Profitable Retailing For Your Organization By Dave Geier, President, Geier Enterprises, Inc.
Perhaps your organization has pondered the idea of how it might participate in the $24-billion pet supplies industry. There are a couple of good reasons to do so: to provide additional financial resources for your organization to support the important work you do; and to provide a valuable service to the new adopter you have just created. Before you act on what seems to be an idea that makes sense, there are several issues you need to understand, and for which you need to be prepared. The first issue to consider is what space you have available for your retail operation. As you begin, it is best that you use the space you already have more effectively. This space generally should be convenient to your adoption area to make it more convenient for the new pet owner to shop the products you have available. By using walls and floor space in an efficient manner, you may be surprised at the kind of revenues you could generate. I would not recommend extensive remodeling or building on new space for retailing until you have proven that it is right for your organization and that you can make it work. If you’re successful, you can decide if expansion is warranted and especially if it can be self-funding.
A second consideration is how you will staff the store. The most important reason to have the store staffed during regular adoption hours is to have someone to explain the product selection, answer any questions and process the sale. At the same time there is the security of the store to consider with the investment you have made in product inventory. If your location is adjacent to your adoption desk in the waiting/reception area, then security is less of an issue, but someone needs to be available to answer any questions and not be tied down with adoption processing, as people will only wait so long to get service. Many organizations tend to want to use volunteers to actually staff the store, with an employee doing the merchandise selection, purchasing, merchandising and generally managing store operations. While this may suffice for a time, it is always a challenge to train and count on a “regular shift” from the volunteers to get the job done. Here again, the best solution, if it can be justified by the revenues from the operation, is to have someone available on staff full-time to assist the volunteers and manage the operation. If you can’t properly man the store during regular hours then you would be better served to have it open only when you know your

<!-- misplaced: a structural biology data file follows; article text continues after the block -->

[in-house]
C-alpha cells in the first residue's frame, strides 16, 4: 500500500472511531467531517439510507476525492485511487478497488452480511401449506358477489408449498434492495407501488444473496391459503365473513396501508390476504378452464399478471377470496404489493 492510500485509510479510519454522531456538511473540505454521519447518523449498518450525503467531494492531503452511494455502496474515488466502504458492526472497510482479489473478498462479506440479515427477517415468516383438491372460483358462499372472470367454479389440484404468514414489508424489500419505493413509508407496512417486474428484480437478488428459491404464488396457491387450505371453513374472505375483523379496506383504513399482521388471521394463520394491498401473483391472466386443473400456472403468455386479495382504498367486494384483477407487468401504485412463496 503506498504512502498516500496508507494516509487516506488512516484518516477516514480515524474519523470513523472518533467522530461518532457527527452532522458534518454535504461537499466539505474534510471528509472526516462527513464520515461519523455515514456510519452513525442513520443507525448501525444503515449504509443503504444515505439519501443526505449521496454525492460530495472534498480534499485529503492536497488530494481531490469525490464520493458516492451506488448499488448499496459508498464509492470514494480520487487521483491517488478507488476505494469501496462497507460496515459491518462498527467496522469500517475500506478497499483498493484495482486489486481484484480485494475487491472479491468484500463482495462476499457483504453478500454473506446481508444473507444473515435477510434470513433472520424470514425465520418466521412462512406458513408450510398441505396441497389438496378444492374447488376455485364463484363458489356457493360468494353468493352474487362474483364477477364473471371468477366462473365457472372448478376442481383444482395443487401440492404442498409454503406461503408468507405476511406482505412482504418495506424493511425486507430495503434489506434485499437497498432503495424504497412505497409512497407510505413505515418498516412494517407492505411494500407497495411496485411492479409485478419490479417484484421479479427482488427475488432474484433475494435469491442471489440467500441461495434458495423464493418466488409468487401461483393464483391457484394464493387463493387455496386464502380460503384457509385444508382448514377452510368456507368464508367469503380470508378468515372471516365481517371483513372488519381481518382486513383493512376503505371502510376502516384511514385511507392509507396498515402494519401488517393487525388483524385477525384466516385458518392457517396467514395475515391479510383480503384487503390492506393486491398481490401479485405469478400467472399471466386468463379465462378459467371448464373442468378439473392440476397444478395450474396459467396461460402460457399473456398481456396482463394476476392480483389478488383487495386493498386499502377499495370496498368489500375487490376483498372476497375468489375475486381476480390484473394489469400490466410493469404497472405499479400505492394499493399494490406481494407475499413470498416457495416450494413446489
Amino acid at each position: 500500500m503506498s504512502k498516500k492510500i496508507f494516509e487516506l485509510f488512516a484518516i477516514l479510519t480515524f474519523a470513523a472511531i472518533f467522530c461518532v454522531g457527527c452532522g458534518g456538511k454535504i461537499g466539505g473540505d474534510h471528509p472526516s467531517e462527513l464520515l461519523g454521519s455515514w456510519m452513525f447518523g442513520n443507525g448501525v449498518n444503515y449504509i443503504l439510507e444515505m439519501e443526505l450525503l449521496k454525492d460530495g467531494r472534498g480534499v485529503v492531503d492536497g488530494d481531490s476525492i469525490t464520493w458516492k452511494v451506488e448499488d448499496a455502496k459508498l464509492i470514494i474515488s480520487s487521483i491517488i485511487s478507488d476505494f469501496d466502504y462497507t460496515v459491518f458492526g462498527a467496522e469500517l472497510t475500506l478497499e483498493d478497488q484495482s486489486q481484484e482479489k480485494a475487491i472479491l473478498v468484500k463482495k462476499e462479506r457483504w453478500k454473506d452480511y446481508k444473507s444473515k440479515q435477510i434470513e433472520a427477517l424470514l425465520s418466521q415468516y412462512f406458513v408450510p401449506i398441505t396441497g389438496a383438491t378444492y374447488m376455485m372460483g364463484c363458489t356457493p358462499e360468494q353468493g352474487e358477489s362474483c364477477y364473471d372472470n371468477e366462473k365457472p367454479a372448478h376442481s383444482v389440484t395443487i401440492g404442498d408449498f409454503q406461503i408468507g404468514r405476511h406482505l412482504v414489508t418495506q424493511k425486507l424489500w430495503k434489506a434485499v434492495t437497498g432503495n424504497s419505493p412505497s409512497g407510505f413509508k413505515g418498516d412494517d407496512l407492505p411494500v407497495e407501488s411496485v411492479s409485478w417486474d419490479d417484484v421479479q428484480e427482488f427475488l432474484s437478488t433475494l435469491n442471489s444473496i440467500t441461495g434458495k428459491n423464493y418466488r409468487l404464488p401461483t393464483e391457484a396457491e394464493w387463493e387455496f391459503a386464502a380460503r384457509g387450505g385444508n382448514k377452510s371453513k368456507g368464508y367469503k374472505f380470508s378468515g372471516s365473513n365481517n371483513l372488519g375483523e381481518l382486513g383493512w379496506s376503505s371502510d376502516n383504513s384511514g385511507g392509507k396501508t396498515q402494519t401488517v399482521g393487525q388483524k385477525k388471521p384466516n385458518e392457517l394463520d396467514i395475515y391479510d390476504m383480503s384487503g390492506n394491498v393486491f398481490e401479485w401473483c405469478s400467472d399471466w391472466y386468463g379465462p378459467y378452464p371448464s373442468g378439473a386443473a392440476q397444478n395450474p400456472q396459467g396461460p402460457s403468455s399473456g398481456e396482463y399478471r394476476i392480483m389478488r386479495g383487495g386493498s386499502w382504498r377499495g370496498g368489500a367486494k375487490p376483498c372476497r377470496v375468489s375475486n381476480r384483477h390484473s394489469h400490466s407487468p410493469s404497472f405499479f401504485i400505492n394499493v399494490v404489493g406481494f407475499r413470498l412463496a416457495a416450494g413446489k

adoption traffic is heaviest, and try to sell what you can during those times. Another important decision has to do with the computer cash register that you commit to the retail operation. If possible this system should be the same one through which you process your adoption fees and account for other expenses. It will need to have a feature that allows it to track a perpetual (ongoing) inventory of the items purchased and sold, to properly maintain control of the inventory. This allows you to analyze sales by item so you know what is selling, and to reorder the product appropriately. It also identifies slow sellers that should be marked down and sold so you have those dollars to buy merchandise, rather than keeping it tied up in inventory. Integral to this process is scanning products by their UPC (Uniform Product Code), manually entering the UPC, or manually entering your own stock number to track inventory. Because of the potential reliance on volunteers or part-time staff, whatever system you have must be simple to operate to charge the right amount and make the right change as necessary. A critical question for your retail operation, as it is for ANY store, is: “who is my customer and what continued on page 27
24 Paws to Think •Summer 2004 • Volume 3, Issue 3 • The Pet Savers Foundation • www.petsavers.org
PAWS to Thnk, Volume 3 issue 3